Dictionary program gives youngsters gift of language
Fourth-graders at Eudora West Elementary now have the ability to drop the name of a complex tryptophan protein in an instant.
It would be a long instant, because the 1,909-letter word is the longest in the English language, but all the fourth-graders would have to do is open to the last page of a dictionary given to them Friday afternoon.
Lawrence Breakfast Optimist Club members Dick Holzmeister, Don Sheriff, and Kaw Valley Bank Vice President Steve Spence distributed the books, "A Student's Dictionary."
The club and Kaw Valley Bank acquire the dictionaries through The Dictionary Project Inc. The project operates as a national nonprofit agency. According to the organization's Web site, the project's goal is to help all students become better readers, writers and thinkers.
The club began by distributing the books to all the fourth-graders in Lawrence.
Eventually, Sheriff, a former Kansas Optimist governor, expanded the program into Eudora.
Part of the reason is because Sheriff lives within the Eudora school district, he said.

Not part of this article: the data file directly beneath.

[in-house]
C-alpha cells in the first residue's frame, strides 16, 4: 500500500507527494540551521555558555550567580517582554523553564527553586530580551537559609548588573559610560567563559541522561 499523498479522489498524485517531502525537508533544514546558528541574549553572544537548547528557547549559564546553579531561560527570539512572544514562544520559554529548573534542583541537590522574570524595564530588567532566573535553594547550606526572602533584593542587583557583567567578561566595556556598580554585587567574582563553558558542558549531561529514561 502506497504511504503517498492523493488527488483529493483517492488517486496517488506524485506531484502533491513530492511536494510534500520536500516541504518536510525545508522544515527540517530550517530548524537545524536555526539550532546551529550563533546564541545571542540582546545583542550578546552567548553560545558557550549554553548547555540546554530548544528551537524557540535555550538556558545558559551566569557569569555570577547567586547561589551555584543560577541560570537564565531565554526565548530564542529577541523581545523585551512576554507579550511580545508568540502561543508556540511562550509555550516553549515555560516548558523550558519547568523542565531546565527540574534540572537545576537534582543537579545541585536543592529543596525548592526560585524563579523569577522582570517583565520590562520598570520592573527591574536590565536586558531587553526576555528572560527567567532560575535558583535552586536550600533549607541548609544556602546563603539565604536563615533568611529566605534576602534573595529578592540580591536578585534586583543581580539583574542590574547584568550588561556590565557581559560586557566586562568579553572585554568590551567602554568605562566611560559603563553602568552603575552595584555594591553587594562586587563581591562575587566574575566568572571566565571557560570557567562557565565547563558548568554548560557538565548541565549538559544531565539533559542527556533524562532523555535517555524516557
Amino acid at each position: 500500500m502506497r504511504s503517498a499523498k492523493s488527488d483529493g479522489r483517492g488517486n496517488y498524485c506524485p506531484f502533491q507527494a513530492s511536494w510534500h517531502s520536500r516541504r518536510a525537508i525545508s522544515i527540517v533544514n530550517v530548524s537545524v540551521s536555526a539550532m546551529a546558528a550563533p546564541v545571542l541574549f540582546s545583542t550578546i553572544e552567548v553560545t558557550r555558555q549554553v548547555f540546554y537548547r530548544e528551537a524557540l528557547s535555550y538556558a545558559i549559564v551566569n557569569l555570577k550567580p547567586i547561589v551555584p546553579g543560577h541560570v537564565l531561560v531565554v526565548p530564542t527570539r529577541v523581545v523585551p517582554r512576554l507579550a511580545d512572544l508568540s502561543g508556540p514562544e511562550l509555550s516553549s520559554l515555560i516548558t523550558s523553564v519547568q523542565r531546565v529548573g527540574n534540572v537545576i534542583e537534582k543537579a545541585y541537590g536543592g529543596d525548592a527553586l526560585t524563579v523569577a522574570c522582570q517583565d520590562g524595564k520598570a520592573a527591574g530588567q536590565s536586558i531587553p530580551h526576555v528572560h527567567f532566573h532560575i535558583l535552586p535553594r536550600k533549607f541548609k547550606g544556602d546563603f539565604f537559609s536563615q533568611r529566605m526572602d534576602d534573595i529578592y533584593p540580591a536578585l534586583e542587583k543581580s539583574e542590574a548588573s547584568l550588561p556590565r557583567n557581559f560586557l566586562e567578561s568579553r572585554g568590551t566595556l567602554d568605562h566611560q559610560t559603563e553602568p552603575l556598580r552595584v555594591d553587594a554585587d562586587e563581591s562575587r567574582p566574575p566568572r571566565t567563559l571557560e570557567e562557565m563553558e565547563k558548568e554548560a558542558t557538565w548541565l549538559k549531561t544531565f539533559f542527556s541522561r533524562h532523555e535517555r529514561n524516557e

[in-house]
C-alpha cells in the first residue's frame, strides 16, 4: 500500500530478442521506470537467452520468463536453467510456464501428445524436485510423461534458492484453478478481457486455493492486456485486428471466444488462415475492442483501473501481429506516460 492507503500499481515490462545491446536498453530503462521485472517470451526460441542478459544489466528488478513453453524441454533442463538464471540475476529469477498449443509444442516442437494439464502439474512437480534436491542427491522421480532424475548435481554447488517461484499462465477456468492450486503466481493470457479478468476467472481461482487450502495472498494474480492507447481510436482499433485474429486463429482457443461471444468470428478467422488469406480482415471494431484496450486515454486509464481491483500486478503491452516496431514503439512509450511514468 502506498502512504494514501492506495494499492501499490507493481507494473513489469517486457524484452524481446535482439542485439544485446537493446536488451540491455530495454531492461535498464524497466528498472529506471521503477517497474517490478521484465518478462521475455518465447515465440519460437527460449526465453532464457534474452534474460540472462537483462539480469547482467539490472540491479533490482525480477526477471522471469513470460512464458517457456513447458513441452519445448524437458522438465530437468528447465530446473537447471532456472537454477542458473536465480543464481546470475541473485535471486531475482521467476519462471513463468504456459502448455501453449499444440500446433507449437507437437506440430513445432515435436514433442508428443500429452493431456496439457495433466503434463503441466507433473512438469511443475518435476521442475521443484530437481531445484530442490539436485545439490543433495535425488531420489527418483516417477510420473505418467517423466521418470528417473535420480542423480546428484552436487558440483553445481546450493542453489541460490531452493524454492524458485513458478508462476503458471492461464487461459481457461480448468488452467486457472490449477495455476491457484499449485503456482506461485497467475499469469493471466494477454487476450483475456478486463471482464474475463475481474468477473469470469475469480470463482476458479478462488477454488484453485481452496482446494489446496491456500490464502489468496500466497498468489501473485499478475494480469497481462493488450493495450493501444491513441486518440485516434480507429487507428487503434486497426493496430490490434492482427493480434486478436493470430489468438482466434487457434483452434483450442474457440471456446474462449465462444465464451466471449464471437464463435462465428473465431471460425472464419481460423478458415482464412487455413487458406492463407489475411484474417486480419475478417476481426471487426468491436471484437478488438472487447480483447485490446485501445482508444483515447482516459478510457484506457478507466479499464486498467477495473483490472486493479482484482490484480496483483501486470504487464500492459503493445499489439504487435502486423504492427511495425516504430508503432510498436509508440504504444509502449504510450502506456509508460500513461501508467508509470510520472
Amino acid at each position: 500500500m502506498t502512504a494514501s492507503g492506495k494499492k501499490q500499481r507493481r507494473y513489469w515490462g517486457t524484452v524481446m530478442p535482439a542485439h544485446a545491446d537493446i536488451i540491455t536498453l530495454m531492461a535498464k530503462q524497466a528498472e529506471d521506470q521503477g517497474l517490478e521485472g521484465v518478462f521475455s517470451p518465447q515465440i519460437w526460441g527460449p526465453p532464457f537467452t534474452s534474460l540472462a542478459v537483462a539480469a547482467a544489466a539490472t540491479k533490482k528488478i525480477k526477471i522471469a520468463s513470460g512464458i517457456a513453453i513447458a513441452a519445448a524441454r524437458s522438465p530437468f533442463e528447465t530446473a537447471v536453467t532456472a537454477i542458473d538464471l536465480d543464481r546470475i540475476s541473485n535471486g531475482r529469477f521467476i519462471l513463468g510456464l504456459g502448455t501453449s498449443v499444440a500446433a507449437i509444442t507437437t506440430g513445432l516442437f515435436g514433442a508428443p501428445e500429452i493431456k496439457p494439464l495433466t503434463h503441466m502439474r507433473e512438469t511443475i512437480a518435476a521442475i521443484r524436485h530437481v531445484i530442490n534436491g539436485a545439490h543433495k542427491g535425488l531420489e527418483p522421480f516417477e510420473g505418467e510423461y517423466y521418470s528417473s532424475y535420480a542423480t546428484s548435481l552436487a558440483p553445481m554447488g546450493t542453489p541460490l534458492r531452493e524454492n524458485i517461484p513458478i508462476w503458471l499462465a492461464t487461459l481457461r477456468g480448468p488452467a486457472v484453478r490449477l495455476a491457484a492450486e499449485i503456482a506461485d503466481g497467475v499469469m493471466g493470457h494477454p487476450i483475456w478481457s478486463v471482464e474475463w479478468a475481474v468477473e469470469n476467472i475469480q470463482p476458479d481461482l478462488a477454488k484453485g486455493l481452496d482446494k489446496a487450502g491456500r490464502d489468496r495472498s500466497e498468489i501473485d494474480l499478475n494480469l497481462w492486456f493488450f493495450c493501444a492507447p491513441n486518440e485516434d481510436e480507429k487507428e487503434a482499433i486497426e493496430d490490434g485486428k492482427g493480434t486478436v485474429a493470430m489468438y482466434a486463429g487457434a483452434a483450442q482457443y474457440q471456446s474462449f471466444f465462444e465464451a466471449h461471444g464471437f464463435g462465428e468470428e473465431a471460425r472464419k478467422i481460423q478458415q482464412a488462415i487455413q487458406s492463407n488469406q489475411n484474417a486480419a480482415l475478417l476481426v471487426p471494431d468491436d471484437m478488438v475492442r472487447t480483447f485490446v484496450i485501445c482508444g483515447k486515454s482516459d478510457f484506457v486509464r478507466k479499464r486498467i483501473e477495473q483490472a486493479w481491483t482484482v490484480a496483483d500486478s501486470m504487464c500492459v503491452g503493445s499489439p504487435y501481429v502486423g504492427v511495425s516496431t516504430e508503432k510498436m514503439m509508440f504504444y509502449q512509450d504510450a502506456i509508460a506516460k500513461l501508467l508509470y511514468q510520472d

"I thought, 'hey, I'm paying taxes in Eudora,'" Sheriff said.
The Optimist have visited Eudora schools for the last five years. This year, the club will be distributing more than 900 dictionaries to students in Eudora and Lawrence. The group delivered 128 dictionaries to the fourth-grade students in Eudora alone.
The dictionaries are personalized to each student with each youngster's name printed on the first page.
In addition to containing spellings, definitions and word origins, the dictionaries also include information on the U.S. Constitution, states, and information on Braille and sign language.
Each year, the representatives from the club lead the students through thevarious sections of the dictionary.
Also each year, the Optimist club members tell the students they have received an inside tip on the next week's spelling test.
That's when the members direct the students' attention to the last page of the dictionary and the 1,909-letter word.
Sheriff said he enjoyed watching the expressions of disbelief on the students' faces when they first saw the size of the term.
Fourth-grade teacher Teresa Reetz said the dictionaries come in handy during class.
It gives students an easy way to look up syllables, she said.
"They really like having their own dictionary," Reetz said.
Fourth-grader Dylan Williams said he planed on using the dictionary.
"Probably for the rest of school," he said.
For more information about the national project, visit www.dictionaryproject.org.